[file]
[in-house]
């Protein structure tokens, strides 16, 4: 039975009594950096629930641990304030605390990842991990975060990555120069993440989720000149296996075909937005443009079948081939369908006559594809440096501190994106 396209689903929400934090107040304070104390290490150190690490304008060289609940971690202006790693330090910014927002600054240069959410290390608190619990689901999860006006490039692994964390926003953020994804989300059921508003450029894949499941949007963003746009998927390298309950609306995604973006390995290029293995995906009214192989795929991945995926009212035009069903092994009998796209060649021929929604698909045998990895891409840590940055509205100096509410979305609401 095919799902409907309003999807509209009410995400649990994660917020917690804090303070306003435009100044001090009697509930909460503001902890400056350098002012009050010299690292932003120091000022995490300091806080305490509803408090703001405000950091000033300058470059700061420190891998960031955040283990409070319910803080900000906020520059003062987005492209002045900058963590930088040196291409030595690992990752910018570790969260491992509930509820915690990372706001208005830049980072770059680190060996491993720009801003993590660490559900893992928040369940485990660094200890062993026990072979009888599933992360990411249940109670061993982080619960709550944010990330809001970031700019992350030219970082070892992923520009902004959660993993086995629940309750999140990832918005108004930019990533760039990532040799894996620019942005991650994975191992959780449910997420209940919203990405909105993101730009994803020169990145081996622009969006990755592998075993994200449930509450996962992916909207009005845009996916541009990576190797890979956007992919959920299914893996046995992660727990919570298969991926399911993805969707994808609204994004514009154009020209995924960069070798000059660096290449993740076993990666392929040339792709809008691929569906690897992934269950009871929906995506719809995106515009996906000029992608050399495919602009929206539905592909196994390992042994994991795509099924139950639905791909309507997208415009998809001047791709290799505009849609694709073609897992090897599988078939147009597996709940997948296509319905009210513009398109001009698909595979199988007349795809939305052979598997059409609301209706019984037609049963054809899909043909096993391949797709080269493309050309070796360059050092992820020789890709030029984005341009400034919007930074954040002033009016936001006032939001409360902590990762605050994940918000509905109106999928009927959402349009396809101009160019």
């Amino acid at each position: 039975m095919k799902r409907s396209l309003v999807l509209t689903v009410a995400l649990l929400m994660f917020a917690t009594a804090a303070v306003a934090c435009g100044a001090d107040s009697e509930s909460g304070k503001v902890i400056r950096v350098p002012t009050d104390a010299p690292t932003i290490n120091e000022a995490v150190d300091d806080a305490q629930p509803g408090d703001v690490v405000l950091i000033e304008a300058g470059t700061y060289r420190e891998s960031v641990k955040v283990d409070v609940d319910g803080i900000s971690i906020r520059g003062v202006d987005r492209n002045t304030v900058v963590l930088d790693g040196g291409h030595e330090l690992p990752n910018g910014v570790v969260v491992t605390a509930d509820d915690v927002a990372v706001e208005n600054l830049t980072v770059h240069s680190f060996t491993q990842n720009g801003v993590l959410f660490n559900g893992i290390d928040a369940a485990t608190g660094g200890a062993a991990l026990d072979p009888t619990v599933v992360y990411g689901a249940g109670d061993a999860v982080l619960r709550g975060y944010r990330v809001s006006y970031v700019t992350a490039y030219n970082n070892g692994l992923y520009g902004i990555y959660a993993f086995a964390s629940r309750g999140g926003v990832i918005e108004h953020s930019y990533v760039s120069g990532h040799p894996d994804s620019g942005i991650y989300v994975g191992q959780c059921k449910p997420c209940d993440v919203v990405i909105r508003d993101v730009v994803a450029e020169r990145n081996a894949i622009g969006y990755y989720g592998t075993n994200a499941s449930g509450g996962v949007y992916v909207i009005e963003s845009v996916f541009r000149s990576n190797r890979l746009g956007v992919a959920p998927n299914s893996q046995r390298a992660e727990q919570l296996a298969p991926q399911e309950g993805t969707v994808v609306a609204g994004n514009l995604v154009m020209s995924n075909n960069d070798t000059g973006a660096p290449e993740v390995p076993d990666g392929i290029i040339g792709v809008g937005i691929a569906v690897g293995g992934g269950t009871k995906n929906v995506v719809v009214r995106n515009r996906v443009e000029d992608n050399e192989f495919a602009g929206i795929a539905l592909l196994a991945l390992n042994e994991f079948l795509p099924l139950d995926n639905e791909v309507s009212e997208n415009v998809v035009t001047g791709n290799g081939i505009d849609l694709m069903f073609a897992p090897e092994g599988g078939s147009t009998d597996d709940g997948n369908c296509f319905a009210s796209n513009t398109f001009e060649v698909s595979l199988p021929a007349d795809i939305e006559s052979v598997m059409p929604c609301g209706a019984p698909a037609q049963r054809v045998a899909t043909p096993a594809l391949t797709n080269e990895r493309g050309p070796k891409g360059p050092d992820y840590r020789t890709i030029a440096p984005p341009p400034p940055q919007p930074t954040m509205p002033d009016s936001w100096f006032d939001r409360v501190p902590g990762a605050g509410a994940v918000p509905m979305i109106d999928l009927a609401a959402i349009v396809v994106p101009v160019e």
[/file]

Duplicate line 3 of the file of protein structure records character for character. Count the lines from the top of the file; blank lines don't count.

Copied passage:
């Amino acid at each position: 039975m095919k799902r409907s396209l309003v999807l509209t689903v009410a995400l649990l929400m994660f917020a917690t009594a804090a303070v306003a934090c435009g100044a001090d107040s009697e509930s909460g304070k503001v902890i400056r950096v350098p002012t009050d104390a010299p690292t932003i290490n120091e000022a995490v150190d300091d806080a305490q629930p509803g408090d703001v690490v405000l950091i000033e304008a300058g470059t700061y060289r420190e891998s960031v641990k955040v283990d409070v609940d319910g803080i900000s971690i906020r520059g003062v202006d987005r492209n002045t304030v900058v963590l930088d790693g040196g291409h030595e330090l690992p990752n910018g910014v570790v969260v491992t605390a509930d509820d915690v927002a990372v706001e208005n600054l830049t980072v770059h240069s680190f060996t491993q990842n720009g801003v993590l959410f660490n559900g893992i290390d928040a369940a485990t608190g660094g200890a062993a991990l026990d072979p009888t619990v599933v992360y990411g689901a249940g109670d061993a999860v982080l619960r709550g975060y944010r990330v809001s006006y970031v700019t992350a490039y030219n970082n070892g692994l992923y520009g902004i990555y959660a993993f086995a964390s629940r309750g999140g926003v990832i918005e108004h953020s930019y990533v760039s120069g990532h040799p894996d994804s620019g942005i991650y989300v994975g191992q959780c059921k449910p997420c209940d993440v919203v990405i909105r508003d993101v730009v994803a450029e020169r990145n081996a894949i622009g969006y990755y989720g592998t075993n994200a499941s449930g509450g996962v949007y992916v909207i009005e963003s845009v996916f541009r000149s990576n190797r890979l746009g956007v992919a959920p998927n299914s893996q046995r390298a992660e727990q919570l296996a298969p991926q399911e309950g993805t969707v994808v609306a609204g994004n514009l995604v154009m020209s995924n075909n960069d070798t000059g973006a660096p290449e993740v390995p076993d990666g392929i290029i040339g792709v809008g937005i691929a569906v690897g293995g992934g269950t009871k995906n929906v995506v719809v009214r995106n515009r996906v443009e000029d992608n050399e192989f495919a602009g929206i795929a539905l592909l196994a991945l390992n042994e994991f079948l795509p099924l139950d995926n639905e791909v309507s009212e997208n415009v998809v035009t001047g791709n290799g081939i505009d849609l694709m069903f073609a897992p090897e092994g599988g078939s147009t009998d597996d709940g997948n369908c296509f319905a009210s796209n513009t398109f001009e060649v698909s595979l199988p021929a007349d795809i939305e006559s052979v598997m059409p929604c609301g209706a019984p698909a037609q049963r054809v045998a899909t043909p096993a594809l391949t797709n080269e990895r493309g050309p070796k891409g360059p050092d992820y840590r020789t890709i030029a440096p984005p341009p400034p940055q919007p930074t954040m509205p002033d009016s936001w100096f006032d939001r409360v501190p902590g990762a605050g509410a994940v918000p509905m979305i109106d999928l009927a609401a959402i349009v396809v994106p101009v160019e």